More reflections on “Enjoy Poverty”, and a Screening at Toad Lane

I recently saw and commented on the film “Enjoy Poverty”. My general reaction was being-underwhelmed, given how many of my friends had emphasized how affective the film was, and how they felt awful after seeing it. The collective experience seems to have been this: while they knew the critiques of charity work and of the representations of poverty, the film took these intellectual critiques and made them available emotionally, affectively.

Perhaps due to my philosophical training, which as phenomenological is largely aimed at integrating different manners in which the body understands phenomena (and two major ways of understanding are intellectual and emotional), I had already integrated my affective with cognitive understandings of charity work. In fact, that is what my “Charity Song” is about. Citing from its chorus,

Is it right to make it right, or alright?

When it’s too big

When it’s too big

This might be the most difficult part of the song. It means: is it morally right to undertake an action which I survey as morally required of me, or, which puts me at ease with the troubled situation in which I find myself. The “or” is an or that pushes aside the original question, somewhat dismissing it as impossible or impractical. For an analogy, consider the expression “Can you drive me to the train soon, or at least not so late that I miss it?” – the “or” functions to bracket the question that comes before it, and provisionally replace that with the question which comes after. This is the situation of charity – it is impossible, or at least impractical, to undertake the action that would make the situation right. Whether it is impossible or impractical depends on how you understand right action: if you define it subjectively in terms of what is possible for a subject, then the right action might be something very impractical like giving 80% of your income to charity, ala Peter Singer. If you understand “make it right” as actually redeem the objective catastrophe, then it is physically impossible for a single person to accomplish because it is “too big”.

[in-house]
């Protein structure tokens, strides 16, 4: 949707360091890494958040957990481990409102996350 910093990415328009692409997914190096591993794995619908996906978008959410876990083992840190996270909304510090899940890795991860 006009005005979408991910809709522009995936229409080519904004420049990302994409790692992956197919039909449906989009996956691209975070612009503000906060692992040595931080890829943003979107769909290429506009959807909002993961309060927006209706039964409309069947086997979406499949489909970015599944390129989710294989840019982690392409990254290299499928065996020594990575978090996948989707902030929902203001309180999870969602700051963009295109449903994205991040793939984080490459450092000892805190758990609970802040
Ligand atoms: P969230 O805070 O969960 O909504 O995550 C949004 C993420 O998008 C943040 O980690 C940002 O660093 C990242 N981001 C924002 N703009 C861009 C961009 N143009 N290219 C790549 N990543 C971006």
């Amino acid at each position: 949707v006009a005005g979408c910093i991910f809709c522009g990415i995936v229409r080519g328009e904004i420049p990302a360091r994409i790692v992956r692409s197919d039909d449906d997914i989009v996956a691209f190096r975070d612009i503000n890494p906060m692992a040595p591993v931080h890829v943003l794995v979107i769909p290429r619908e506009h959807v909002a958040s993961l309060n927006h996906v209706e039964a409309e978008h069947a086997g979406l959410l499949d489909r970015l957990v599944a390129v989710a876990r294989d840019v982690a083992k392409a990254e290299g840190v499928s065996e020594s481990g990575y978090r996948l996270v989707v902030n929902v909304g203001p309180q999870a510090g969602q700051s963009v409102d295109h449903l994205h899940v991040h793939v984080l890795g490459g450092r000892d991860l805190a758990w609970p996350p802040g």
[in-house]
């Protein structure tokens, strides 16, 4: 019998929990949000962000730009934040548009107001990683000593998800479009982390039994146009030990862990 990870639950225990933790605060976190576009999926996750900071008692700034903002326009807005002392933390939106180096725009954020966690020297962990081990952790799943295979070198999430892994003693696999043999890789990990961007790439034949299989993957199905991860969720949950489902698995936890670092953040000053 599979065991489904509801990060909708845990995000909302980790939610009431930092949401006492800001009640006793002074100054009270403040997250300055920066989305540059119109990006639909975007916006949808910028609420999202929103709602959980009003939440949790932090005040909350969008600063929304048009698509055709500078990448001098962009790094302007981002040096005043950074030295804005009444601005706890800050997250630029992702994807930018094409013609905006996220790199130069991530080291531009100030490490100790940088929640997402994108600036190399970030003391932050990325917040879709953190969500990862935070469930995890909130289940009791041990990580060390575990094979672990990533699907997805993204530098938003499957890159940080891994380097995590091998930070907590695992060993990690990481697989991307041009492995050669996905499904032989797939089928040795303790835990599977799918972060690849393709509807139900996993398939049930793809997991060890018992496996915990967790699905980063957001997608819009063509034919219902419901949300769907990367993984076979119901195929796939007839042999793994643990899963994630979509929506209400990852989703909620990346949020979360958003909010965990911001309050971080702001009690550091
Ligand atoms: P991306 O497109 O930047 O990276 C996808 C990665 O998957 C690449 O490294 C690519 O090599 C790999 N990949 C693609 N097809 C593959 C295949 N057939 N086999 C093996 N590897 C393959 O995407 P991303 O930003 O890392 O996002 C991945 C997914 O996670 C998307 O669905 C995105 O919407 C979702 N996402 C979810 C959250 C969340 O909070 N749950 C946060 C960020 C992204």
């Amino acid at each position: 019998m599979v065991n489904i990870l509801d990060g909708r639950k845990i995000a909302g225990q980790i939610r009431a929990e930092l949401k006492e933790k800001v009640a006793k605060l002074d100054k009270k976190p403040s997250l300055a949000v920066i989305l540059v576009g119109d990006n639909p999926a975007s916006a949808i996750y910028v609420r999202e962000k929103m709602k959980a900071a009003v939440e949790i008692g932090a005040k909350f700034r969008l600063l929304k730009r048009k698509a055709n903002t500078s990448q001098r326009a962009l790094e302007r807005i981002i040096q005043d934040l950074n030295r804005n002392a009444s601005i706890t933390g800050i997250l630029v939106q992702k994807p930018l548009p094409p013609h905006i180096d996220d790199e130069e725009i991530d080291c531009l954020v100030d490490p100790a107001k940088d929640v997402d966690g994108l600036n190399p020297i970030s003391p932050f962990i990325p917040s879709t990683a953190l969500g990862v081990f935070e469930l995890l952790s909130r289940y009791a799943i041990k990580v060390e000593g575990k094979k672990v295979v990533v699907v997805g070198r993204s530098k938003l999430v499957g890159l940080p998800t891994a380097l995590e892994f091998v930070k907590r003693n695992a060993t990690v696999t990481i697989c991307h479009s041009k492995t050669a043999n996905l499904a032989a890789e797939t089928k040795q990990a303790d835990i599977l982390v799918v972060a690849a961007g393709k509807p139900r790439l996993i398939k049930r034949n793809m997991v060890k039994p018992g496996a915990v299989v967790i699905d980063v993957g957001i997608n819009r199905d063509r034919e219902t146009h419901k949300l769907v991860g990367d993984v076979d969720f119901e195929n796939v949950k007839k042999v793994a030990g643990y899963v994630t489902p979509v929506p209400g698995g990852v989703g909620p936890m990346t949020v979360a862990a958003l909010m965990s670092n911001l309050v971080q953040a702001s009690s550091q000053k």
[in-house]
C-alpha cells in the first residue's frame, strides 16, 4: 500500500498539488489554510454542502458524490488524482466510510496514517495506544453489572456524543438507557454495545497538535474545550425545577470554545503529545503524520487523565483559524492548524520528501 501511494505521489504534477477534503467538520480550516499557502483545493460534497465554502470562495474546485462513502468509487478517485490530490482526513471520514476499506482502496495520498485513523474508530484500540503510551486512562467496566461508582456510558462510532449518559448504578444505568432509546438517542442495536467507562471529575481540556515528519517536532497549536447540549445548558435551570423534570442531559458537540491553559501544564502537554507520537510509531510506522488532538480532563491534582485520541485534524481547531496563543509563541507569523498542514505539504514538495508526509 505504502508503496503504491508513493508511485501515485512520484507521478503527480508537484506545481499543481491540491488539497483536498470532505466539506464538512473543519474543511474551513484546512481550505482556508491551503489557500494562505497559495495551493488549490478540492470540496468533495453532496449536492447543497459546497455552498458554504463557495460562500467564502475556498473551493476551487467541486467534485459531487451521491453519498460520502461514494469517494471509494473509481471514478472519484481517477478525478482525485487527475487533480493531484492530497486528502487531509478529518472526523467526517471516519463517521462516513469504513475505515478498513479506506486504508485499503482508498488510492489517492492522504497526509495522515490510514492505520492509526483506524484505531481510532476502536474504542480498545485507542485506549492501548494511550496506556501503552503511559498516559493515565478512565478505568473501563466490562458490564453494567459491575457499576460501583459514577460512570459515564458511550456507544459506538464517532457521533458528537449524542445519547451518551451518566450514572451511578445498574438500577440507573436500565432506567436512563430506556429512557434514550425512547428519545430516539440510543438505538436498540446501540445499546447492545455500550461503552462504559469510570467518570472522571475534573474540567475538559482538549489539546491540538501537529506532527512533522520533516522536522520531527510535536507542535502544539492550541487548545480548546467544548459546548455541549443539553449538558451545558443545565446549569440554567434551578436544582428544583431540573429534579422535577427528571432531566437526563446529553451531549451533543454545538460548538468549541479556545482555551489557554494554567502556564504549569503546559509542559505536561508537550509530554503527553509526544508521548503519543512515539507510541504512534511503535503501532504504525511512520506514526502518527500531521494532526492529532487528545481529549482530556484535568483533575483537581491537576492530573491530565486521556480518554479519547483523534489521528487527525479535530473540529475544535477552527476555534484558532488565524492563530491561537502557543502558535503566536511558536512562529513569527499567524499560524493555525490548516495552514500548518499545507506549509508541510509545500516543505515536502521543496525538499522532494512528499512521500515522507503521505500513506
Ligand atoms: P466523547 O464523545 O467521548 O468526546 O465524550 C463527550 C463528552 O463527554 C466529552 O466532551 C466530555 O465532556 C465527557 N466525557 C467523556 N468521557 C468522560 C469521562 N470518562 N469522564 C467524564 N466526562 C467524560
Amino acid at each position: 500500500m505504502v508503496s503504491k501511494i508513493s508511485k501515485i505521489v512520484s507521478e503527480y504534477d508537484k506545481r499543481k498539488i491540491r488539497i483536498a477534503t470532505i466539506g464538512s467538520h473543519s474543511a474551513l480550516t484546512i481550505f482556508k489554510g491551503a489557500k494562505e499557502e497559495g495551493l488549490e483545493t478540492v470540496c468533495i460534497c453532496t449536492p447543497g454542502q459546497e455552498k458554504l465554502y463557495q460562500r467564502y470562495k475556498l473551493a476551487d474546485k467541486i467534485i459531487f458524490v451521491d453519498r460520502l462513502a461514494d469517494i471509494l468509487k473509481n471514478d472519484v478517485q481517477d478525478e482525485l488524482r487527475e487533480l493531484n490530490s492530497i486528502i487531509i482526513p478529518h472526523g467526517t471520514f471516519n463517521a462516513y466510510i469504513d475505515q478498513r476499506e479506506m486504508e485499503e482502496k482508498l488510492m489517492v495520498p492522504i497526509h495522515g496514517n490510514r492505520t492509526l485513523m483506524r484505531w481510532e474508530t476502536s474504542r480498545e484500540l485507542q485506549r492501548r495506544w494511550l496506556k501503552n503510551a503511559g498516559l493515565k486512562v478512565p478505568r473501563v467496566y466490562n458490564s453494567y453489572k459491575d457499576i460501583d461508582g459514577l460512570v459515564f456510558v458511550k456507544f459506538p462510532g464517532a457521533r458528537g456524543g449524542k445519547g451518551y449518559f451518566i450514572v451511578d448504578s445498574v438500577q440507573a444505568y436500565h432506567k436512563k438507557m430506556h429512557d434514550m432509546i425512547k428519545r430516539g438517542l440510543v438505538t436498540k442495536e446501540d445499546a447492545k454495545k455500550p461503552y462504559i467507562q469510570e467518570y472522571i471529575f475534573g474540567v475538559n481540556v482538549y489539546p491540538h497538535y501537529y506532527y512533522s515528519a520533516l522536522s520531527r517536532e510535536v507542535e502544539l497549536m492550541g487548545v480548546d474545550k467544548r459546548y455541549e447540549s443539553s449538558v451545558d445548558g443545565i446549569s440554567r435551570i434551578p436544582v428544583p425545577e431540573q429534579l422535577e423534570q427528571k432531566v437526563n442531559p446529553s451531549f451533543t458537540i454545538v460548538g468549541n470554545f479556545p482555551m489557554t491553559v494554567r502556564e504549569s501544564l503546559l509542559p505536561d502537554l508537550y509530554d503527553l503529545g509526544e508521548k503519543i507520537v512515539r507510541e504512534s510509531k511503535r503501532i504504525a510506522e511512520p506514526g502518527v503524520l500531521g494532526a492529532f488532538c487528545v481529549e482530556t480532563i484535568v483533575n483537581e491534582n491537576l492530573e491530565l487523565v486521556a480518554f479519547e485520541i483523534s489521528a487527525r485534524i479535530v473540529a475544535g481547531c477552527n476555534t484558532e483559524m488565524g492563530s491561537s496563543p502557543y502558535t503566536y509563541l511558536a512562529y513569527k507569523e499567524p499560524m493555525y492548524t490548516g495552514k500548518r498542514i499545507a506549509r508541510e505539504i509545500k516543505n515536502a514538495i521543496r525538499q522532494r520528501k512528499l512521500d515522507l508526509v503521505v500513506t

This situation is not merely intellectual. It is an attempt to conceptually describe the objective situation of being put under a moral demand which you can’t meet, and in which doing “what you can” to make yourself feel as if you have met the moral demand is primarily an exercise in self-pacification and feelgoodery. Anyone who takes Zizek’s critique of charity seriously and applies it to the concrete situations in which they themselves are caught in this paradox will experience emotional strife.

The strength of “Enjoy Poverty” might be, however, in its ability to represent the hypocricy in charity work without moving through an intellectual structure. Rather than describing the situation, he enacts it in such a way that the situation is revealed to you emotionally. This revelation will be nothing new if you have already experienced the unity of the intellectual critique and emotional affect of the paradox of charity, but if for you the intellectual critique of charity was just so many abstract concepts, then this work will shock and awe you.

In the interest of sharing perspectives on this work, I am hosting a screening at Toad Lane on tuesday at 8pm. You can see the details here on the facebook page.


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